The problem was highlighted by Florian on Twitter, who received a warning message from Edge that questioned whether the PWA (Progressive Web App) for X running in the browser was trying to trick them, and if they wanted to uninstall it as a result.
HELP !!! pic.twitter.com/LmRS9sZrejJuly 28, 2023
We need to rewind a bit here to get to the root of why this is happening. The first thing to know is that as Bleeping Computer, which flagged this, points out, Edge (and other Chromium-based browsers) have a built-in feature called ‘Progressive Web App Icon change’ which watches for app name or icon changes, and warns about them.
The idea is that you might be using a PWA (which essentially is a lightweight spin on an app that works just like a web page, running in the browser) that isn’t what you think it is, and might be a scam – if the name has been changed slightly, or the icon is different.
So, the browser’s telling you to be careful, and note that something is different here, so you can check everything’s okay – and uninstall the PWA if something seems fishy.
In this case, the warning has seemingly been triggered by Elon Musk’s swift rebrand to X, which involved changing the favicon (the little icon that appears on the browser tab next to the site name).
Because this happened so fast, Edge is picking it up as the wrong icon – not the Twitter bird – and alerting users to this.
Analysis: Land of confusion
Presumably, Microsoft will be tinkering with Edge pretty swiftly to update the browser so this false detection and unnecessary warning won’t happen anymore. There aren’t any reports of this appearing on Chrome (or other Chromium browsers), so Google appears to have side-stepped the issue or already remedied it.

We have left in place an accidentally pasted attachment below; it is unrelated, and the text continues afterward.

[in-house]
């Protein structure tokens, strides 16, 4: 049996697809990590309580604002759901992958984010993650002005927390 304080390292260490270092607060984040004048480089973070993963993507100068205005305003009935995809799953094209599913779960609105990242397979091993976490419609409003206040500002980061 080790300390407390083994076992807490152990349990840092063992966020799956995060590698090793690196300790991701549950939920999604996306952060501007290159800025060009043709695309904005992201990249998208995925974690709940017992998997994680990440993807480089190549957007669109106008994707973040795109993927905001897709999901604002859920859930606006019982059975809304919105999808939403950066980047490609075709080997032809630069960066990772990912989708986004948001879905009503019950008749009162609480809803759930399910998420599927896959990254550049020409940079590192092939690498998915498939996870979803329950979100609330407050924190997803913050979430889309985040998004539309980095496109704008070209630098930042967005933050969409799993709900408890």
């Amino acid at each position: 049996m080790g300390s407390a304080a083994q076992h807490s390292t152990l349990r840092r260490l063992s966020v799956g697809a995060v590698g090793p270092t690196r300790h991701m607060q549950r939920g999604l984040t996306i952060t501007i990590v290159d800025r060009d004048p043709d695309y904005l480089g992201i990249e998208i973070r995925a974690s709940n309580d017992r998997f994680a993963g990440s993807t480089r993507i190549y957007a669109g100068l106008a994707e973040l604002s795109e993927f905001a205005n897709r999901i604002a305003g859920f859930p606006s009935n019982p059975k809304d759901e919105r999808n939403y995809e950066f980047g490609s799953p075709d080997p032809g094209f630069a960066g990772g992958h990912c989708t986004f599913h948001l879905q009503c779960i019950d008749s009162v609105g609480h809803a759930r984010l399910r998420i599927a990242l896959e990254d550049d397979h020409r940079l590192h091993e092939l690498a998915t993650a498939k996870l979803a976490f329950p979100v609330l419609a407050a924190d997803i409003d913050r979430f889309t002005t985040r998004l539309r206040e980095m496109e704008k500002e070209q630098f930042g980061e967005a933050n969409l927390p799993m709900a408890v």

All this talk of PWAs might seem a bit confusing, but the takeaway is if you’re using Edge and you see the warning about X (Twitter) that’s shown in the above tweet, you can safely ignore it, and there’s no need to fret.
Still, for the less tech-savvy, this will be a worrying warning message to see, one that could even make folks think that they could have fallen victim to malware. Rest assured that isn’t the case, and your security software (hopefully you’re running one of the best antivirus apps) hasn’t let you down.
On a broader level, this is just another fragment of collateral damage from Musk’s X rebrand, which really hasn’t gone down well at all in many (well, most) quarters, and seems like a crazy risk to take. What throws further confusion into the mix is that there are actually scams floating around trying to leverage the Twitter rebrand to exploit unwary people, as we’ve seen.
Could this rebrand thing get any messier? It’s very likely, sadly...
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Darren is a freelancer writing news and features for TechRadar (and occasionally T3) across a broad range of computing topics including CPUs, GPUs, various other hardware, VPNs, antivirus and more. He has written about tech for the best part of three decades, and writes books in his spare time (his debut novel - 'I Know What You Did Last Supper' - was published by Hachette UK in 2013).